Chicago Tribune, June 9, 1895
“Birds of a feather clock together.” Anyway this is what the schoolmaster often wrote when called upon for “copy” in the days when log schoolhouses were in vogue and readymade copybooks were unknown. And if the schoolmaster was alive today and should visit Chicago he would find abundant proof pf his pet assertion ready to his hand.
Business of various sorts certainly does “flock together” in the city. The most noticeable example is to be found in “Bicycle Row.” Everybody who rides a wheel knows where “Bicycle Row” is, but for the benefit of those who have been unable to buy a wheel it may be explained that Bicycle Row is the north side of West Madison street from Ashland boulevard west one block. Here are nine retail bicycle houses in a consecutive row with another across the street and still another around the corner. It is the greatest bicycle center in the city, which is equivalent to saying it is the greatest in the world. Here can be found every kind of wheel built and everything that the bicycle rider can wear or use. Nothing is sold that does not pertain to bicycling. Each store does a renting and also a repair business. Since each and every one of the dealers sells every wheel he can get hold of, sometimes before it is built, the denizens of the row dwell together in a state of neighborly love most delightful to behold. There can be no bitter rivalry where, owing to the great demand, competition is obliterated, so these dealers are at peace with the world. When one gets out of any article like ankle guards or lamps he just runs over to his neighbor and borrows whatever he needs to supply his customer, just as our grandmothers in pioneer days, when they had visitors to dine, sent out to borrow a cup of sugar or a drawing of tea that the guests might be suitably entertained.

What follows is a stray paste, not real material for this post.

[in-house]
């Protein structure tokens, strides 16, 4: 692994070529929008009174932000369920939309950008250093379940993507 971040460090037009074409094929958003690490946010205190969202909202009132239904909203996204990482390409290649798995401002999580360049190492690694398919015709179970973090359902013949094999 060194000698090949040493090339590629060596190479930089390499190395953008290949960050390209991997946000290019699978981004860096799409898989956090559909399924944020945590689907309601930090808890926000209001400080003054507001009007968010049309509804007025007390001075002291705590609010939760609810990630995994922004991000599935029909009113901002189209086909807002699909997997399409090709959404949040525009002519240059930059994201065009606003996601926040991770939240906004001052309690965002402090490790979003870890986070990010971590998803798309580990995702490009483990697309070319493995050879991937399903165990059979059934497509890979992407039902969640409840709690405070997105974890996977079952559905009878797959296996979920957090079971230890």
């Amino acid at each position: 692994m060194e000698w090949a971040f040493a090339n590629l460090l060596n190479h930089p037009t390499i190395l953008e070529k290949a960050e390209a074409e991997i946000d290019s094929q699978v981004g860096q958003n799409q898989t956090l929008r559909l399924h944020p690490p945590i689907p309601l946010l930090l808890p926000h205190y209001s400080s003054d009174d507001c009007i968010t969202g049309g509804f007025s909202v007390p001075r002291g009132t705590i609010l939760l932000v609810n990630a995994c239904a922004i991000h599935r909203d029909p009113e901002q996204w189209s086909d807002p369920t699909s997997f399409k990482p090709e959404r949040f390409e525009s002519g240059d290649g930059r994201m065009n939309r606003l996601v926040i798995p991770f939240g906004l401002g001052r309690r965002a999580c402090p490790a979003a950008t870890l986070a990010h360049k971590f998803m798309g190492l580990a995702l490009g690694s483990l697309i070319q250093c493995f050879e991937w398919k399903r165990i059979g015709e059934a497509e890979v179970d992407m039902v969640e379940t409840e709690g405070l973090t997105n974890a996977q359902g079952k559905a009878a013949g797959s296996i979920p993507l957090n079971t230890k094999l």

Bicycle Row is at the height of its glory at night. Apparently every man, woman, and child on the West Side fortunate enough to own a wheel and rides straight to Bicycle row as soon as supper is swallowed. It is the general rendezvous for all. The rider not only goes there to meet his friend or his best girl, but he goes there for any minor repairs he may need and to pump up his tires. The curb is lined with an impassable chevaux de frise of wheels; the pavement and the shops are packed with an impatient mob all wanting to be waited on at once. About all the business of Bicycle Row is transacted between 7 and 9 p.m. The proprietors put on all the salesmen they can find room for and let them take care of what trade they can. If a customer can’t get waited on he helps himself and comes around some other time to settle. Bicycle Row cannot take care of its business and longs for additions to its numbers.
Chicago Chronicle, April 26, 1896
Bicycle Row Prospers.
Bicycle row on Wabash avenue is enjoying the most prosperous year since its institution. The makers are finding business so lively that many of them have to enlarge their quarters. Mr. Gleason of Gleason & Schaff said yesterday: